Hans Conzelmann (October 27, 1915 – June 20, 1989) was a German scholar who made many significant contributions to New Testament research in the twentieth century. One of his major works was Die Mitte Der Zeit (Tübingen, 1954), literally 'The Middle of Time', which was translated into English under the title, The Theology of St. Luke. This work, which approached Lukan theology by way of Redaction Criticism, paved the way for much scholarly discussion in the second half of the twentieth century. Conzelmann, along with other post-Bultmannian scholars, challenges the dominant view that Jesus was an apocalyptic figure, but rather focused on the message of Christ as one that was the kingdom of God breaking into the present. This was a direct challenge to the portrait of Jesus as one expecting an imminent eschaton.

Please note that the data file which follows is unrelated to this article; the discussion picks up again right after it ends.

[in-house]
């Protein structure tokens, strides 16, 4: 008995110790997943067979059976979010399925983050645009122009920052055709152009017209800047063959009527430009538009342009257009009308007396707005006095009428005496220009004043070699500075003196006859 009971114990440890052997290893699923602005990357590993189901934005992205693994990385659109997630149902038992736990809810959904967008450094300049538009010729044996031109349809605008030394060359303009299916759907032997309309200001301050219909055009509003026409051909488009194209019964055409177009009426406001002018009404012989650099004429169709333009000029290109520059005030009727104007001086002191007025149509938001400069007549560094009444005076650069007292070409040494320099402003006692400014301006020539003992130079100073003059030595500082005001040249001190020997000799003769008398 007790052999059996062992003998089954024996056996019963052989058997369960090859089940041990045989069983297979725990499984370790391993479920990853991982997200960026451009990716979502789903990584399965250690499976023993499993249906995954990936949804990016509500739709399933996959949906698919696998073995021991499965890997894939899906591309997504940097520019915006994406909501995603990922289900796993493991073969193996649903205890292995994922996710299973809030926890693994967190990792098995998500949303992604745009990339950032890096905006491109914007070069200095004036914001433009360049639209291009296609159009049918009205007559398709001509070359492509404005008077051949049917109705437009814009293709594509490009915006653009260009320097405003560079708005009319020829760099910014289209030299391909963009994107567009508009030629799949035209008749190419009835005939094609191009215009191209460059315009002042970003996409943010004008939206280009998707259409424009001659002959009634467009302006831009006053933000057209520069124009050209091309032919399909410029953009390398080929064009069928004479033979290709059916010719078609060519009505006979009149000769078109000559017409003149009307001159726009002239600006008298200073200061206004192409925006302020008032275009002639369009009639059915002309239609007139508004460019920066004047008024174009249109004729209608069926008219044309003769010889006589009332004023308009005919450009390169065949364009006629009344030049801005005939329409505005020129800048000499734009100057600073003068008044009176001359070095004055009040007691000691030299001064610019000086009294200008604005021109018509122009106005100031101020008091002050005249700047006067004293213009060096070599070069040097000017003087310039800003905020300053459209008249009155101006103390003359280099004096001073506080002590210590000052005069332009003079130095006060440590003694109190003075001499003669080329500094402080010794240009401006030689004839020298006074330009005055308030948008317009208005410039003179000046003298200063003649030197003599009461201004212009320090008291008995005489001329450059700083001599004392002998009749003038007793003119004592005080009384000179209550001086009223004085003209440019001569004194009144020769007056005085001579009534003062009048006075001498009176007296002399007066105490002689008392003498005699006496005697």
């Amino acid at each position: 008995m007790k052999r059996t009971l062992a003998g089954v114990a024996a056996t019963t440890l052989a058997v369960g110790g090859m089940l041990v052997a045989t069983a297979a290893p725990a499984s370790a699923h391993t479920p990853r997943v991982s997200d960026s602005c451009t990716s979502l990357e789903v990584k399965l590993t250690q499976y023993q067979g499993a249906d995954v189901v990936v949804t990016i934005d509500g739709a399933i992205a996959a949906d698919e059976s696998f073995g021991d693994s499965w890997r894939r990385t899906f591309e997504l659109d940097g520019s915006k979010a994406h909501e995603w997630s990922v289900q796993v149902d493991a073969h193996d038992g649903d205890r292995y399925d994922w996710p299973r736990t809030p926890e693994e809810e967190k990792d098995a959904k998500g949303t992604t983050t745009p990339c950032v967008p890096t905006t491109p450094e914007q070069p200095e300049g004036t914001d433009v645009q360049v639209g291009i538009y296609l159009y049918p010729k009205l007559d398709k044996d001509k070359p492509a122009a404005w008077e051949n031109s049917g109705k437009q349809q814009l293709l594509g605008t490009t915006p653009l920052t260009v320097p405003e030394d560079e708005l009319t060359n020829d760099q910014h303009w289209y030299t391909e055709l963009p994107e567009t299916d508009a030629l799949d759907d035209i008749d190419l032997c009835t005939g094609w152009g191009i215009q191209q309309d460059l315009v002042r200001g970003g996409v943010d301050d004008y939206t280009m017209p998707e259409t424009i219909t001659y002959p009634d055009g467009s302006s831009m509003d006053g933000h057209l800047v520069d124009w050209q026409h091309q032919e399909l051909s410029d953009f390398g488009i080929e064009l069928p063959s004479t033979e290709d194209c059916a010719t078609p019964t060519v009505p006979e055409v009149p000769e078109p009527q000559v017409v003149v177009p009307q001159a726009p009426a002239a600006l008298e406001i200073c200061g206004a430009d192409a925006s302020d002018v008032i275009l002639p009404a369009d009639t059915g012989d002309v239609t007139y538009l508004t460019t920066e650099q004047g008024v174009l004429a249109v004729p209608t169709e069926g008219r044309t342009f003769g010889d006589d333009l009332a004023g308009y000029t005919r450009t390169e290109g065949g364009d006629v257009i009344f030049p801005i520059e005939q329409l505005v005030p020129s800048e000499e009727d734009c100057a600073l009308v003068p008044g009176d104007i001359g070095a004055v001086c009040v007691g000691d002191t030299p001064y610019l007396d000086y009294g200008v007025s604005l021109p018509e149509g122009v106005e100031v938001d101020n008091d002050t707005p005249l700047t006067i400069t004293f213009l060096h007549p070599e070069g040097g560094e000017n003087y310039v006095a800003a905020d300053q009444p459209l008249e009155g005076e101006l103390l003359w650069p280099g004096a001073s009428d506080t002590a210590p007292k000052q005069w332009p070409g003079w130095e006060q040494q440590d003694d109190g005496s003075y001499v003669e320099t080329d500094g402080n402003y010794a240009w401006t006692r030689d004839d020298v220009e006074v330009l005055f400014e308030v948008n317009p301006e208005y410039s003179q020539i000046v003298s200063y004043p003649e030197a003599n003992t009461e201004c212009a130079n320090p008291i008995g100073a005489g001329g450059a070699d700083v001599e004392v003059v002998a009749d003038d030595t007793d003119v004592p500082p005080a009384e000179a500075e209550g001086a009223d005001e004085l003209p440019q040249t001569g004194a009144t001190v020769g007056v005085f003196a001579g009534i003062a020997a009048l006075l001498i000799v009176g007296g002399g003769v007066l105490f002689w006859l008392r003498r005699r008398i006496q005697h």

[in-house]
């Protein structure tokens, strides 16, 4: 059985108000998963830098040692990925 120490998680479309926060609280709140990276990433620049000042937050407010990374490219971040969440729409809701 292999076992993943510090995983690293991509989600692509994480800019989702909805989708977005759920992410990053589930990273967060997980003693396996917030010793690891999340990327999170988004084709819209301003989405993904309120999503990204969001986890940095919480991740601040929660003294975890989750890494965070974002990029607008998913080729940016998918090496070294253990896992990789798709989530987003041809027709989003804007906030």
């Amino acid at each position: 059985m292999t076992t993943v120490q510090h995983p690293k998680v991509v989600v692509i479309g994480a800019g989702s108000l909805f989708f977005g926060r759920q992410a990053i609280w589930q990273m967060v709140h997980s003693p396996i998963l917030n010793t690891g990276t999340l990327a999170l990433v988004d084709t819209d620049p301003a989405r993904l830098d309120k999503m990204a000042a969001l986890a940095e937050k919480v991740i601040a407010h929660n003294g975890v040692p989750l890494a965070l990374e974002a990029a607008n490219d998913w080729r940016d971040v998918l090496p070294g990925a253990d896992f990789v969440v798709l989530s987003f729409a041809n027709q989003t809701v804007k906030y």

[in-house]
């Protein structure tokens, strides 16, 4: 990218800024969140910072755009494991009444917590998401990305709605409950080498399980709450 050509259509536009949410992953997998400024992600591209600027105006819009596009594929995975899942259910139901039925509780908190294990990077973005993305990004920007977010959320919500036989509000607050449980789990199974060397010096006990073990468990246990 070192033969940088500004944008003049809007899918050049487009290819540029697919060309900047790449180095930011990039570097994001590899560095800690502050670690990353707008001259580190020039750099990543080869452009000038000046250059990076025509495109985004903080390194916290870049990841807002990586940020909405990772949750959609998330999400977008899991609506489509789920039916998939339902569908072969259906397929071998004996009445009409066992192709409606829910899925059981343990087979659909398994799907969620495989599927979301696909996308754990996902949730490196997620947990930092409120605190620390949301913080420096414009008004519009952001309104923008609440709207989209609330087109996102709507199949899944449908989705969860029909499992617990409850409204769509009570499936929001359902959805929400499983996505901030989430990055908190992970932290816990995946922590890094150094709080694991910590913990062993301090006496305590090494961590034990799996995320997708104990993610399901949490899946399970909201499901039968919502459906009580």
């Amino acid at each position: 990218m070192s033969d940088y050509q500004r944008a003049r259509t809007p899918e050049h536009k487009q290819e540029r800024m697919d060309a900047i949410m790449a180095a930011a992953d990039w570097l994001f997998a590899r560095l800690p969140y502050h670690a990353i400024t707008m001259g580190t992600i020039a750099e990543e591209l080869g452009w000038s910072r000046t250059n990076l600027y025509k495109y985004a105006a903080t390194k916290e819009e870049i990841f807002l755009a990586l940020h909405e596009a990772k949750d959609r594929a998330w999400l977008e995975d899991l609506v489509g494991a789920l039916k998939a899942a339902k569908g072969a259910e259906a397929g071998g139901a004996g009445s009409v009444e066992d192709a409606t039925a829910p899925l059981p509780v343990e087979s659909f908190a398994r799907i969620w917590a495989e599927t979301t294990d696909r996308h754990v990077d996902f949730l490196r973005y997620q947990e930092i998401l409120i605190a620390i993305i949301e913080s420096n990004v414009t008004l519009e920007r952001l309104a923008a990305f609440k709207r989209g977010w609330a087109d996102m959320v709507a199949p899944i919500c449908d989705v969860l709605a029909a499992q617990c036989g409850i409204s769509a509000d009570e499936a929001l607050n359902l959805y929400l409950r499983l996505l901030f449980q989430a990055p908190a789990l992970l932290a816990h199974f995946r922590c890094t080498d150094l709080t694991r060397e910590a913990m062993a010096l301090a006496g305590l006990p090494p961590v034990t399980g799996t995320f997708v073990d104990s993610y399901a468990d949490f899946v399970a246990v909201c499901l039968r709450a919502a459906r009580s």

Conzelmann contends that Jesus' teaching about eschatology is strikingly unconnected to his words about God and ethics. These areas of his teaching are, however, linked by Jesus' understanding of himself "as one who opens up immediacy to God in every relationship" (Luke Timothy Johnson, The Writings of The New Testament, p. 127). Jesus did not regard himself as Messiah, Son of God, or Son of Man.

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